Last week a UN commission that formulates social policies acknowledged the role of the family as the natural and fundamental unit of society, rejecting attempts by western nations to re-define the family.
The Commission on Social Development concluded its annual session by adopting a resolution observing the International Year of the Family in 2014 that highlights the importance of the family for social development.
The resolution, sponsored by Qatar, invites UN member states and entities to “concerted actions to strengthen family-centered policies and programs as part of an integrated comprehensive approach to development.”
It also recognizes the family “has the primary responsibility for the nurturing and protection of children and that children, for the full and harmonious development of their personality, should grow up in a family environment and in an atmosphere of happiness, love and understanding.”
Not all UN member states were happy with the resolution. In December, the European Union (EU) and the United States tried to qualify the word “family” with the expression “various forms of the family exist” in a resolution of the General Assembly on observing the International Year of the Family. The Group of 77 and China, the 126 strong voting bloc of the developing world, rejected the new language as unnecessary. Because the General Assembly rejected it, the EU and the United States did not propose that language again but they repeated their discontent during negotiations on last week’s resolution.
Whether new language qualifying “family” is designed to recognize same-sex families or merely to acknowledge single-parent households, as its proponents contend, remains a subject of debate. It is unlikely that single-parent households were ever excluded from the definition of the family in UN treaties and resolutions.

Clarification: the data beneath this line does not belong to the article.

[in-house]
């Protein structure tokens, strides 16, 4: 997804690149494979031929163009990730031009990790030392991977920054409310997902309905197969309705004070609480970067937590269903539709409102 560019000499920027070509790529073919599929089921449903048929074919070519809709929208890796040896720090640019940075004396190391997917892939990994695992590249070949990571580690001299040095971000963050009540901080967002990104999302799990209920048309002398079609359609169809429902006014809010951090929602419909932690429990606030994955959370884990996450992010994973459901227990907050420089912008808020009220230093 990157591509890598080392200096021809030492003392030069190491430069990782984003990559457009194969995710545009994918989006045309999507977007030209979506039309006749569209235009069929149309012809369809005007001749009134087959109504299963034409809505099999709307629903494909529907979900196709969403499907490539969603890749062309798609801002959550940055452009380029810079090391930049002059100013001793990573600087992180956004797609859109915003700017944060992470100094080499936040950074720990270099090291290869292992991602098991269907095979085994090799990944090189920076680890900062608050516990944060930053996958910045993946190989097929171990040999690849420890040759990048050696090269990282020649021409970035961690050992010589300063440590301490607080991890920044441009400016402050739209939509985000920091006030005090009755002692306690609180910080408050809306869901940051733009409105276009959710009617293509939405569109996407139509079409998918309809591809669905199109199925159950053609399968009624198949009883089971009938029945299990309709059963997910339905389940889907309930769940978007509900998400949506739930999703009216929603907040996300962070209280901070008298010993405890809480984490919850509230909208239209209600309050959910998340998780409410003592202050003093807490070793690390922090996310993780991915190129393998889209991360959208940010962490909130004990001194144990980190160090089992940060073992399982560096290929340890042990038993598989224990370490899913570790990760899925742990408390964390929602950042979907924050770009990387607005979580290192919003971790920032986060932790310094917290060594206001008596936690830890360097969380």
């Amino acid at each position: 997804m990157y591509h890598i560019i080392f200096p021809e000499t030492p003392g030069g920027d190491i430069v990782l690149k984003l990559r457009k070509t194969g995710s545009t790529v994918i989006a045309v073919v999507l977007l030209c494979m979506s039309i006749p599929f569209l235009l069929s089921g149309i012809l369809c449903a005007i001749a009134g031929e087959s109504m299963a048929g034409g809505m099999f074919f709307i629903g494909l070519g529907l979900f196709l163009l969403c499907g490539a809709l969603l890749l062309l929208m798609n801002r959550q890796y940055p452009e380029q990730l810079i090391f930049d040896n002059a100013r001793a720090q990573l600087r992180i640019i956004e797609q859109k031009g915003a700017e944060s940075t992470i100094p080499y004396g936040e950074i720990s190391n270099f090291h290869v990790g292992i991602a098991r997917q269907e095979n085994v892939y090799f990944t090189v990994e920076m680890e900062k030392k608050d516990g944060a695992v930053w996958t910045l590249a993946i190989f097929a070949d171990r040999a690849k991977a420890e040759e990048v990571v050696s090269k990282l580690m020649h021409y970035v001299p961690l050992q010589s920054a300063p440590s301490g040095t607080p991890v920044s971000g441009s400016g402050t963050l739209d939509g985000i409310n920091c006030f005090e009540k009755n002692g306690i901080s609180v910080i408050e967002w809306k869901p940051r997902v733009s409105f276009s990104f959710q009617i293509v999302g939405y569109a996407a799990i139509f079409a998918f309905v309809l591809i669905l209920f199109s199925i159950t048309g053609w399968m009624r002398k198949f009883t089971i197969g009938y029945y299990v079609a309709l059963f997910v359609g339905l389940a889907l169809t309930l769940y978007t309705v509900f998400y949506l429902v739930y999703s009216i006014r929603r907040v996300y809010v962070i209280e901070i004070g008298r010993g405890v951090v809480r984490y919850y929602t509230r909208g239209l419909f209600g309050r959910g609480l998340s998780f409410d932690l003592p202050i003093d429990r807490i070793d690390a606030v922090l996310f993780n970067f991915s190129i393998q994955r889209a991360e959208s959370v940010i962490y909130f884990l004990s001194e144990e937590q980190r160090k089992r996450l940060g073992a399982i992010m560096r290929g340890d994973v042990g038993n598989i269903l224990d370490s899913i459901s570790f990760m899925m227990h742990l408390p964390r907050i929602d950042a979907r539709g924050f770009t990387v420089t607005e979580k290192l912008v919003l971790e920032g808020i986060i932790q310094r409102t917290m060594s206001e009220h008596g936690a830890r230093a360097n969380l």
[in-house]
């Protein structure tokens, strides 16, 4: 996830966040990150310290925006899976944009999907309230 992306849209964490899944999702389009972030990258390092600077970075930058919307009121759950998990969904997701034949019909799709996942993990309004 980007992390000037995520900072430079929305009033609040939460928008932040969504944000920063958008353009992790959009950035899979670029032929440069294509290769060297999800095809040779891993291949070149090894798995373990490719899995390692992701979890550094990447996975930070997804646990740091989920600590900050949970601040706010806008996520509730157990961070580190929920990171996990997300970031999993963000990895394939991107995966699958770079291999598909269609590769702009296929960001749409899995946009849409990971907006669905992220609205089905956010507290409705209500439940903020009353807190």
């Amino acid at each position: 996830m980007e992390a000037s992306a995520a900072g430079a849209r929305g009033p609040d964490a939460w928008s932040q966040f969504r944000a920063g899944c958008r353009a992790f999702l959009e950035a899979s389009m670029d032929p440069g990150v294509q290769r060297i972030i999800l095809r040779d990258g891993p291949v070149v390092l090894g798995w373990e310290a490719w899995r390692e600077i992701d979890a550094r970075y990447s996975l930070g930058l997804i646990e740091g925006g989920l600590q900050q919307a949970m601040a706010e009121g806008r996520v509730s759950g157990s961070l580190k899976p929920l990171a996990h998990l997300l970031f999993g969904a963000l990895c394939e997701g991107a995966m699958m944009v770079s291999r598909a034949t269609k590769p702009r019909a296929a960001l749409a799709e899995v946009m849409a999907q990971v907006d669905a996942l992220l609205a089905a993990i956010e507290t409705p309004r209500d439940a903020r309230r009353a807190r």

The Universal Declaration of Human Rights and the UN treaty on Civil and Political Rights provide that the “family is the natural and fundamental group unit of society.” They both refer to “the right to marry and found a family” in reference to the union of a man and a woman, and exclude the notion of same-sex families.
The Commission also reaffirmed the General Assembly resolution titled “World Program of Action for Youth”, which includes the terms “sexual and reproductive health” and “comprehensive sexuality education.” The Holy See reiterated its reservations that these terms do not include a right to abortion, and that parental rights in education should not be overlooked in the course of implementing education programs.
The Holy See is one of several UN delegations paying special attention to the International Year of the Family, and hosted an event during the commission titled, “The Family, a Resource for Society.” Mons. Vincenzo Paglia, President of the Pontifical Council for the Family, presented the Holy See Charter on the Rights of the Family to several ambassadors that attended.
Mons. Paglia, who smiled contagiously throughout the event, optimistically observed that despite “attacks” from recent cultural currents, the family “comes first in the hearts of the world’s peoples; and studies show that the great majority of young people look forward happily to marriage as a lifelong faithful union with their husband or wife.” He stated that the family as the union between a man and a woman is a “simple reality.”